Just as it is with 6BT engines, relocating the oil filter makes oil changes much easier to tackle once compound turbos are in the mix. Pacbrake’s remote oil filter relocation kit makes greater accessibility possible on Austin’s square body, and LinCo mounted the oil filter on the passenger side of the engine bay, right next to the air filter.

The Spooling Solution

To get around the 4BT Cummins’ inherent spooling issues, Austin enlisted the help of LinCo Diesel Performance to build a compound turbo arrangement. The guys at LDP responded by spec’ing out a combination that placed the factory Holset HX25 over a BorgWarner S300-based charger from Stainless Diesel, then fabricated the piping to make it work. The Stainless Diesel S300 makes use of a 5-blade compressor wheel with a 63mm inducer, and a 68mm turbine wheel inside a non-wastegated, T4 divided .83 A/R exhaust housing. The HX25 bolts to a T3 Steed Speed exhaust manifold and the combination sends 70-psi of boost through a factory second-gen intercooler.

The 4BT is force-fed 70 psi of boost courtesy of a compound turbo arrangement. Spec’d and fabricated at LinCo Diesel Performance, the combination includes a stock-based Holset HX25 over an S363 atmosphere charger from Stainless Diesel. The non-wastegated S300 sports a 5-blade, 63mm billet compressor wheel, a 68mm turbine wheel, and a .83 A/R T4 divided exhaust housing. A factory second-gen intercooler helps limit EGT to a very manageable 1,100 degrees F.
Northeast Diesel Service finessed a significant amount of additional fuel out of the engine’s Bosch P7100. During its overhaul, the P-pump was fitted with fresh 12mm plungers and barrels, higher rpm governor springs, and essentially had its fueling maxed out using stock parts. Incredibly, the little P7100 is capable of flowing 425cc’s.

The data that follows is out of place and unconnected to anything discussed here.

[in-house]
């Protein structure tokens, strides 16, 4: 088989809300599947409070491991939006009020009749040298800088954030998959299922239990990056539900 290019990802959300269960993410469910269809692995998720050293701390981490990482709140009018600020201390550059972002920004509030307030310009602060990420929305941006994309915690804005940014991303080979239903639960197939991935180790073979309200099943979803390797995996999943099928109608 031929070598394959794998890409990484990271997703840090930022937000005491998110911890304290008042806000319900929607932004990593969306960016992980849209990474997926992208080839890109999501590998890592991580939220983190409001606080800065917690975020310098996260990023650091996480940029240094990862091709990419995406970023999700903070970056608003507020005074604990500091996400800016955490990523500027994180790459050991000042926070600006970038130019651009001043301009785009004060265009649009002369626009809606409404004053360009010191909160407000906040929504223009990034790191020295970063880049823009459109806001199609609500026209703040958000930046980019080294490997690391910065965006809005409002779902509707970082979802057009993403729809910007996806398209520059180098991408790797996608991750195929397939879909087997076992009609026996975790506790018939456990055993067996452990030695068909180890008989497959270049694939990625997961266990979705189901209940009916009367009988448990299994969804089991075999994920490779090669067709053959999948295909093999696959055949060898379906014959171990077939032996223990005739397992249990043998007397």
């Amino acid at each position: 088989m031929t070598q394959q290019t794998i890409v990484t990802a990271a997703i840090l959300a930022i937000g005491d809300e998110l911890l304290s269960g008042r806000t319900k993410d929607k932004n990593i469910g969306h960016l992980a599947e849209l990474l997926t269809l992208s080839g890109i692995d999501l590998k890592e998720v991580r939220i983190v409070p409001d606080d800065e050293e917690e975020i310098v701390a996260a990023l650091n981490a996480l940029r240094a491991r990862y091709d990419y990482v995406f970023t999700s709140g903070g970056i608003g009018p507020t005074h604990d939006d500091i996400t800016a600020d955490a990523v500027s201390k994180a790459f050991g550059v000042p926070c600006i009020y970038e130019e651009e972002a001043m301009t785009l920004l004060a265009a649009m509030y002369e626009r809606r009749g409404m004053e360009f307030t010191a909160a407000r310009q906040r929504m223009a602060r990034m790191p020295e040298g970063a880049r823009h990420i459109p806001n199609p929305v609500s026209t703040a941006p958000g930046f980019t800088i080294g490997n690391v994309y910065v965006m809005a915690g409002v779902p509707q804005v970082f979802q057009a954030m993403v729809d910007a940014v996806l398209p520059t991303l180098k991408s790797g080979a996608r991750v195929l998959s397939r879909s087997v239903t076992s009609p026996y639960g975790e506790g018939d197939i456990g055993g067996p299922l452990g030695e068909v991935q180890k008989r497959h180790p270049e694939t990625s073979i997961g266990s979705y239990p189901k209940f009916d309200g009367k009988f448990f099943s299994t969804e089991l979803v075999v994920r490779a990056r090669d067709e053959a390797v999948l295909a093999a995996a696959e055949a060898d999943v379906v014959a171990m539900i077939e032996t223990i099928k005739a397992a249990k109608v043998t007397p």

Rebuilt And Benched P7100

It was up to Northeast Diesel Service to unleash the full potential of the 12mm Bosch P7100, and the renowned pump shop produced a street-friendly version that provides solid power and near-smoke-free operation. Using genuine factory parts, including brand new plungers and barrels, the P7100 is capable of flowing 425cc’s worth of fuel but timing is set conservatively in order to aid spool up and cold-weather starting. Fine-tuning is handled in the cab, courtesy of an AFC Live controller from Power Driven Diesel, while a single filter Platinum series FASS system keeps ample fuel supply on tap for the P-pump at all times.

Low-pressure fuel supply is sent to the P-pump via a single filter Platinum series FASS system mounted along the driver side frame rail. The lift pump pulls fuel from a FASS sump installed in the factory second-gen tank, the tank having also been part of the deal when the GMC body was swapped on top of the ’00 Dodge chassis.

Second-Gen Drivetrain